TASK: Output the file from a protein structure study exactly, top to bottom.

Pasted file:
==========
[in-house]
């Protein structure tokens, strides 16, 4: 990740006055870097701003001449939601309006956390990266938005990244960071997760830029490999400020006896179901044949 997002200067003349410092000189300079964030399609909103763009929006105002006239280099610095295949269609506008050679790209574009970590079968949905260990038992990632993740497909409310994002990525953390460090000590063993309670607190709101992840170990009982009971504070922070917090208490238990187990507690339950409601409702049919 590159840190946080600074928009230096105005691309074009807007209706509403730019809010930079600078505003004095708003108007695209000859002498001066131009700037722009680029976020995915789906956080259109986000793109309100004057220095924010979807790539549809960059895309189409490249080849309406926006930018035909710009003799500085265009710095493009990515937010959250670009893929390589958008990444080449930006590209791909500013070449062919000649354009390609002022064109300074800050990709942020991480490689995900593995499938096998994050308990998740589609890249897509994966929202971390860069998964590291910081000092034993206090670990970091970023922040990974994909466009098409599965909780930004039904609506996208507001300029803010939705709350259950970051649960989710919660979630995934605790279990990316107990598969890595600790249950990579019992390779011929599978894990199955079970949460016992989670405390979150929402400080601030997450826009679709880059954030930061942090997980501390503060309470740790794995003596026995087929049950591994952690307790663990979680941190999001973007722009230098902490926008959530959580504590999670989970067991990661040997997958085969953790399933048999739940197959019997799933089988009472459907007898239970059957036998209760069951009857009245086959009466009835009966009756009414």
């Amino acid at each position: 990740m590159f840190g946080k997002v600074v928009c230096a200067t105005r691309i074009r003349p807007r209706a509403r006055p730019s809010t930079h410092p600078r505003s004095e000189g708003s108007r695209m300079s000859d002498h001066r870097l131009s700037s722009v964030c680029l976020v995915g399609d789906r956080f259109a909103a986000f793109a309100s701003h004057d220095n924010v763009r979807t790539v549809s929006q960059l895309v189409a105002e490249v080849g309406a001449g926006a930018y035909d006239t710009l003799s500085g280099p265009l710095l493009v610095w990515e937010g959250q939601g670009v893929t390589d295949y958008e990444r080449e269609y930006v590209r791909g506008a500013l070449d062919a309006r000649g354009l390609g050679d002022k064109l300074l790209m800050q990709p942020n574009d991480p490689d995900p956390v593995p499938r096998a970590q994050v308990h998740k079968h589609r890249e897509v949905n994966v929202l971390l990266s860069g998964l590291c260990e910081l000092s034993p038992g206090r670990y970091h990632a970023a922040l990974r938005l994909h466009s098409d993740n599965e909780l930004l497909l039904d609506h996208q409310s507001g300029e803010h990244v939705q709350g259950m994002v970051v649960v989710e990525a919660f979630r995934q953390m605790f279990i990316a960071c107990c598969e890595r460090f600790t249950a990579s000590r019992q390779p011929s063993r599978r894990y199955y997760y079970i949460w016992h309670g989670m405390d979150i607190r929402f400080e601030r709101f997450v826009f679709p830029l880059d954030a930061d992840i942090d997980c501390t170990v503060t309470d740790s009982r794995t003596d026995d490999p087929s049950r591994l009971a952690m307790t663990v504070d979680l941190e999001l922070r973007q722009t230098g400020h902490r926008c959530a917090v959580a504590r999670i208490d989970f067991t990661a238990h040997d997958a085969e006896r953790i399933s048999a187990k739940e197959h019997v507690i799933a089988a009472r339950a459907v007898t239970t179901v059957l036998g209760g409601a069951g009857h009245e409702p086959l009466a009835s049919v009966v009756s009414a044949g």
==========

[in-house]
């Protein structure tokens, strides 16, 4: 990740006055870097701003001449939601309006956390990266938005990244960071997760830029490999400020006896179901044949 997002200067003349410092000189300079964030399609909103763009929006105002006239280099610095295949269609506008050679790209574009970590079968949905260990038992990632993740497909409310994002990525953390460090000590063993309670607190709101992840170990009982009971504070922070917090208490238990187990507690339950409601409702049919 590159840190946080600074928009230096105005691309074009807007209706509403730019809010930079600078505003004095708003108007695209000859002498001066131009700037722009680029976020995915789906956080259109986000793109309100004057220095924010979807790539549809960059895309189409490249080849309406926006930018035909710009003799500085265009710095493009990515937010959250670009893929390589958008990444080449930006590209791909500013070449062919000649354009390609002022064109300074800050990709942020991480490689995900593995499938096998994050308990998740589609890249897509994966929202971390860069998964590291910081000092034993206090670990970091970023922040990974994909466009098409599965909780930004039904609506996208507001300029803010939705709350259950970051649960989710919660979630995934605790279990990316107990598969890595600790249950990579019992390779011929599978894990199955079970949460016992989670405390979150929402400080601030997450826009679709880059954030930061942090997980501390503060309470740790794995003596026995087929049950591994952690307790663990979680941190999001973007722009230098902490926008959530959580504590999670989970067991990661040997997958085969953790399933048999739940197959019997799933089988009472459907007898239970059957036998209760069951009857009245086959009466009835009966009756009414």
């Amino acid at each position: 990740m590159f840190g946080k997002v600074v928009c230096a200067t105005r691309i074009r003349p807007r209706a509403r006055p730019s809010t930079h410092p600078r505003s004095e000189g708003s108007r695209m300079s000859d002498h001066r870097l131009s700037s722009v964030c680029l976020v995915g399609d789906r956080f259109a909103a986000f793109a309100s701003h004057d220095n924010v763009r979807t790539v549809s929006q960059l895309v189409a105002e490249v080849g309406a001449g926006a930018y035909d006239t710009l003799s500085g280099p265009l710095l493009v610095w990515e937010g959250q939601g670009v893929t390589d295949y958008e990444r080449e269609y930006v590209r791909g506008a500013l070449d062919a309006r000649g354009l390609g050679d002022k064109l300074l790209m800050q990709p942020n574009d991480p490689d995900p956390v593995p499938r096998a970590q994050v308990h998740k079968h589609r890249e897509v949905n994966v929202l971390l990266s860069g998964l590291c260990e910081l000092s034993p038992g206090r670990y970091h990632a970023a922040l990974r938005l994909h466009s098409d993740n599965e909780l930004l497909l039904d609506h996208q409310s507001g300029e803010h990244v939705q709350g259950m994002v970051v649960v989710e990525a919660f979630r995934q953390m605790f279990i990316a960071c107990c598969e890595r460090f600790t249950a990579s000590r019992q390779p011929s063993r599978r894990y199955y997760y079970i949460w016992h309670g989670m405390d979150i607190r929402f400080e601030r709101f997450v826009f679709p830029l880059d954030a930061d992840i942090d997980c501390t170990v503060t309470d740790s009982r794995t003596d026995d490999p087929s049950r591994l009971a952690m307790t663990v504070d979680l941190e999001l922070r973007q722009t230098g400020h902490r926008c959530a917090v959580a504590r999670i208490d989970f067991t990661a238990h040997d997958a085969e006896r953790i399933s048999a187990k739940e197959h019997v507690i799933a089988a009472r339950a459907v007898t239970t179901v059957l036998g209760g409601a069951g009857h009245e409702p086959l009466a009835s049919v009966v009756s009414a044949g």